Home safety (continued) Be aware of dangers hidden in your home.
Further safety tips from your caring Home Inspector.
A home or building can become a potential safety hazard, if one is not aware of what could be lurking “under cover”.
At a Recreational Youth camp building recently inspected/ visited, the lady in charge asked, shortly after our arrival, if we smelled natural gas, by chance. She was convinced there was a gas leak, despite the fact others had told her that was “normal” and always there. FYI, a woman’s sense of smell is usually more sensitive & quite acute. The answer was affirmative, so the hunt was on. All appliance and outlet connections were examined, with gas-detection equipment and eventually the gas leak was discovered at one of the two furnaces downstairs. Fortunately for everyone, it was in a very large space, so the gas wasn’t too concentrated yet, otherwise there could have been a big “boom”. The gas contractor was immediately contacted to repair the leak. Doors and windows were left open till the repairs were done.
Natural gas is odourless, so the gas company adds a “stink” to alert you to a leak. Thus, for safety, when the smell of “rotten eggs” is noticed, get outside even before calling the gas company. Do not use a cell phone or anything else that could set off a spark to ignite the gas. Inhaling a high concentration of natural gas can lead to a noxious feeling. Asphyxia can occur when your body is deprived of oxygen, and the more carbon monoxide there is present in the air, the less oxygen you’ll be able to inhale, which can potentially kill. Be aware, if you have a cold or a stuffy nose, you may not be able to smell the gas “stink”
Any time you have a gas appliance (s) in your home or a solid fuel-burning stove/fireplace, a Carbon Monoxide detector(s) is essential for your family’s safety.
Another “shock” found in the same building, was an exposed electrical cable that was “live”. It was left after an electric water heater (220 v) was removed and not shut off. Be aware that is a real hazard in a home or building “new to you”. A qualified home inspector can find these hazards to protect you – the potential user or buyer.
A tenant, recently, had a spontaneous electrical fire in her stove. She was unaware of this happening, as she was in the shower. Had her daughter had not come home, when she did, and found the fire, it could have been deadly. Even renters can benefit from a rental inspection, to make the landlord aware of potential problems and/ or for your “peace of mind”.
Many detached or semi-detached homes have security alarms and motion detectors installed to further enhance safety. These may not be necessary in a condo setting, unless on the ground floor.
Newer detached homes and multi-unit buildings have sprinklers installed, but this may not be available in older buildings as the code didn’t include it, at the time they were built. Be aware and have fire extinguishers handy.
Safety Glass Essential in windows adjacent to stairways & stair landings and glass or mirrors used in hinged and sliding doors.
For more information, click here : safety glass
GFCIs, AFCIs and tamper-resistant receptacles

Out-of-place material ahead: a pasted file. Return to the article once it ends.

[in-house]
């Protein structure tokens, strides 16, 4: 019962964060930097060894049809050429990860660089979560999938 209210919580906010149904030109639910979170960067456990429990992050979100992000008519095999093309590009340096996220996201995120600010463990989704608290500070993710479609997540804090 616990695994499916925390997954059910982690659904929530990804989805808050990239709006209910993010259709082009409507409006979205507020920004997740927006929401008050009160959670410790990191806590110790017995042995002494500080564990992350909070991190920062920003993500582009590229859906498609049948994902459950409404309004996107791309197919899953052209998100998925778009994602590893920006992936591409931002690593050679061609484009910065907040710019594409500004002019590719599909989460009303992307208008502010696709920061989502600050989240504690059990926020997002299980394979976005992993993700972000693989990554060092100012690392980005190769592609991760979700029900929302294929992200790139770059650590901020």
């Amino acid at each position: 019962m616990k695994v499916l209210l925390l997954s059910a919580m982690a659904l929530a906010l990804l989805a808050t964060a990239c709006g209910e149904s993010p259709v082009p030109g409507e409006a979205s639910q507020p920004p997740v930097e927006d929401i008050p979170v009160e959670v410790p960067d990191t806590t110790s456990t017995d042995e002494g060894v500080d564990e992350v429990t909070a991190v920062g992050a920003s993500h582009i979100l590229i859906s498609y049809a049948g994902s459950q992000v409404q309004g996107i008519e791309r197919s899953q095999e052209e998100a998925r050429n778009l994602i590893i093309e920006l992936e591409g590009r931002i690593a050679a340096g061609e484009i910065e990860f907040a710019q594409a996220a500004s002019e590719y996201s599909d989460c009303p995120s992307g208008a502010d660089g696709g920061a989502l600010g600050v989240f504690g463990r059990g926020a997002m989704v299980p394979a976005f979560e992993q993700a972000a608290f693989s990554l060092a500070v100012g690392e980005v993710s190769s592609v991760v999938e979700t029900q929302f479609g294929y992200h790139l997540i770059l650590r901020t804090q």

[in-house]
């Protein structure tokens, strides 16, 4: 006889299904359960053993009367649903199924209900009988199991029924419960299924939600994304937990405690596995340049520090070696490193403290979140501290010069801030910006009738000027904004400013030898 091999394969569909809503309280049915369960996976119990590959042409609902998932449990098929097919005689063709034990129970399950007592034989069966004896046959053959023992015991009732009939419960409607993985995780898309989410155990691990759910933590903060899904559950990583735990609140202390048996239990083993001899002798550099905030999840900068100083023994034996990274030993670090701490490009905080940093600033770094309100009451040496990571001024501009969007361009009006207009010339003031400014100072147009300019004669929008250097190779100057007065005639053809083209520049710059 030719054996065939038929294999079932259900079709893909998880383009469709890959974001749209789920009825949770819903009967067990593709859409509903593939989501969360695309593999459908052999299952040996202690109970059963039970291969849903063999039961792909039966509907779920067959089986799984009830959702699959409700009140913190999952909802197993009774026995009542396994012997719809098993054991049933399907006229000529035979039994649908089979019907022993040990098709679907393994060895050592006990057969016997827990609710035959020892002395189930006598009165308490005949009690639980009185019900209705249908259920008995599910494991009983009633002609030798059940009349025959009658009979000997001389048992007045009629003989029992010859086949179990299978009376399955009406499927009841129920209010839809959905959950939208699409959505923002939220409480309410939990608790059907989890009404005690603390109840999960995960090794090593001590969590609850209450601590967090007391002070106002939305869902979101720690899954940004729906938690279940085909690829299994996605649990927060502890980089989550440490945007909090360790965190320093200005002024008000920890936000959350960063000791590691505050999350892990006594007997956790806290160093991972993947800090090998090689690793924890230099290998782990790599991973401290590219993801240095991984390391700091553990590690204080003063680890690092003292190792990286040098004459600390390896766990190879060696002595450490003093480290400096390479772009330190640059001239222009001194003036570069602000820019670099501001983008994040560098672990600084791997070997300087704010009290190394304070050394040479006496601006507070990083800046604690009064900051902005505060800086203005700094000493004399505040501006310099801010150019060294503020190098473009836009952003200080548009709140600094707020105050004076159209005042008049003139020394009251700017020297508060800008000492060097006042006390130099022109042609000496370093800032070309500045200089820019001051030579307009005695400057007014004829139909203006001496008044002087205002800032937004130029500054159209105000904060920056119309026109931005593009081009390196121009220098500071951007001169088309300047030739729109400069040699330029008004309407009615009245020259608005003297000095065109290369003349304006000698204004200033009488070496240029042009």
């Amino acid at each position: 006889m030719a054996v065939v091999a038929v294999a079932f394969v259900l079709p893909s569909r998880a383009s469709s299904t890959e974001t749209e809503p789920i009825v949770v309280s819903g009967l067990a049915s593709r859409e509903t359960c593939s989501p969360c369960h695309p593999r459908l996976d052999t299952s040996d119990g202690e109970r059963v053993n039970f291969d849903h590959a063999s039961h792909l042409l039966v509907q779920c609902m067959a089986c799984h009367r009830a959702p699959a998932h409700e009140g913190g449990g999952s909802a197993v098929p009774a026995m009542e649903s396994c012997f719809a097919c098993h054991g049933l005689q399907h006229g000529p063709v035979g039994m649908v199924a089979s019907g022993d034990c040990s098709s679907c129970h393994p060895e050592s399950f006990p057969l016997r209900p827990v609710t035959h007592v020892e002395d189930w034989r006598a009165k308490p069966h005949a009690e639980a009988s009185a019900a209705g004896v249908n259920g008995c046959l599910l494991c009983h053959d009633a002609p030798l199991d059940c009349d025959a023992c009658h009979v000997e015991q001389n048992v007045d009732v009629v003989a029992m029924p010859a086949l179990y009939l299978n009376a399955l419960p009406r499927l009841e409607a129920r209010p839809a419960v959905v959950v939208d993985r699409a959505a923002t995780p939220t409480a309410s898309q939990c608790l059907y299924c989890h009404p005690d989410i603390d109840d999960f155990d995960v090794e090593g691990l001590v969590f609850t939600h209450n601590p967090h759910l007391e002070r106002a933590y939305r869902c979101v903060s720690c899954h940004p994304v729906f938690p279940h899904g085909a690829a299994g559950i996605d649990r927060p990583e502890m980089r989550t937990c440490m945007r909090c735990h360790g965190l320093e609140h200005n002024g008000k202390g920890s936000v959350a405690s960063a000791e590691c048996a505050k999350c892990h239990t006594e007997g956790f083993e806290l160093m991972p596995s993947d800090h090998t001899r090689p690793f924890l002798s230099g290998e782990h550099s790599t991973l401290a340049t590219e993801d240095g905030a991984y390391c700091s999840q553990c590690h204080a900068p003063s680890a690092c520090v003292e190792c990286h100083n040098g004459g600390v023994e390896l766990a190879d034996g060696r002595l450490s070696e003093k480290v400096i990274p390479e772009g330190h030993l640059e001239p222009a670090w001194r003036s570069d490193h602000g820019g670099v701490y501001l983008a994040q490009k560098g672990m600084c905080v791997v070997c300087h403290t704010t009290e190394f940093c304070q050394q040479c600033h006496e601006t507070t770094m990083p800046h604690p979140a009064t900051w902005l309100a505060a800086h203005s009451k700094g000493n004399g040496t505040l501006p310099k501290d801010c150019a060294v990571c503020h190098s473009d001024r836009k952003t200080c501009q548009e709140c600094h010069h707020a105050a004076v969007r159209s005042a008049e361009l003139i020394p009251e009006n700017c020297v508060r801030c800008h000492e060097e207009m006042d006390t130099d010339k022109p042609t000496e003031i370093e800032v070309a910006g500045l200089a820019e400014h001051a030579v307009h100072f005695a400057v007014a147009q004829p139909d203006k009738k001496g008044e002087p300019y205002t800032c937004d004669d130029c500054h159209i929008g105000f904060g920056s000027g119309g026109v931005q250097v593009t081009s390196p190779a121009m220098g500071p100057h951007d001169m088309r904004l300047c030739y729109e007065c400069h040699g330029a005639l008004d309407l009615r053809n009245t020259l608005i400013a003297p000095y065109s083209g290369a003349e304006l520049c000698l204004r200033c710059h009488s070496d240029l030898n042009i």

Debate among Inspectors about recommending electrical updates will never end. Some don’t recommend retrofitting older homes with Ground Fault Circuit Interrupters (GFCIs) and some of us will always recommend them. Some experts contend that over two-thirds of residential electrocutions and injuries could be prevented if all homes were retrofitted with GFCIs / Arc Fault Circuit Interrupters (AFCIs)
Exterior Railings. The building code requires that balusters on stair railings is spaced with gaps no more than 4″ to prevent entrapment of a small child. Recommended, also, that open risers in deck stairs be closed to within 4-3/8″ for the same reason. Many decks have stairs that are not compliant with the Code.
Guard railings for decks/ balconies and retaining walls over 24″ high, whether they’re attached to the home or not, is always recommend. Stairs and retaining walls are particularly inviting for children looking for a place to play and can be unsafe.
Garage door opening automatic-reverse feature
Garage doors are typically among the heaviest moving objects in the home and are held up under high tension. One of the most common defects identified is with the safety features of garage door openers. Typical photo sensors are often installed too high above the floor. Accepted standards require these sensors are installed 4″–6″ above the floor slab. They are installed to protect people, not the new minivan or sports car.
In homes built before 1992, with automatic pressure-reverse features, many do NOT have sufficient safety; 2 lbs of pressure is the maximum recommended.
Pools and spas
70 percent of the children were “not expected to be near the pool” when they were found floating face down in the water. Pools should be completely surrounded by protective fencing material, at least 6 feet tall. A slatted fence should have no gaps wider than 2 inches so kids can’t squeeze through. The gap at the bottom of the fence should be less than 2″ unless over concrete, where it should be no less than 3″.
Gates should be self-closing and self-latching. The latch should be out of a child’s reach. Consider an underwater pool alarm that sounds when something hits the water and is audible inside the home. Pool covers may be permitted by some jurisdictions, but they don’t provide the protection that other features provide.
Hazardous Materials Glenn recently spoke to a group of Property Managers on the Subject.
See http://www.safekid.org\ for a long list of potentially harmful and hazardous materials you may have in your home.
Always thinking about your Safety!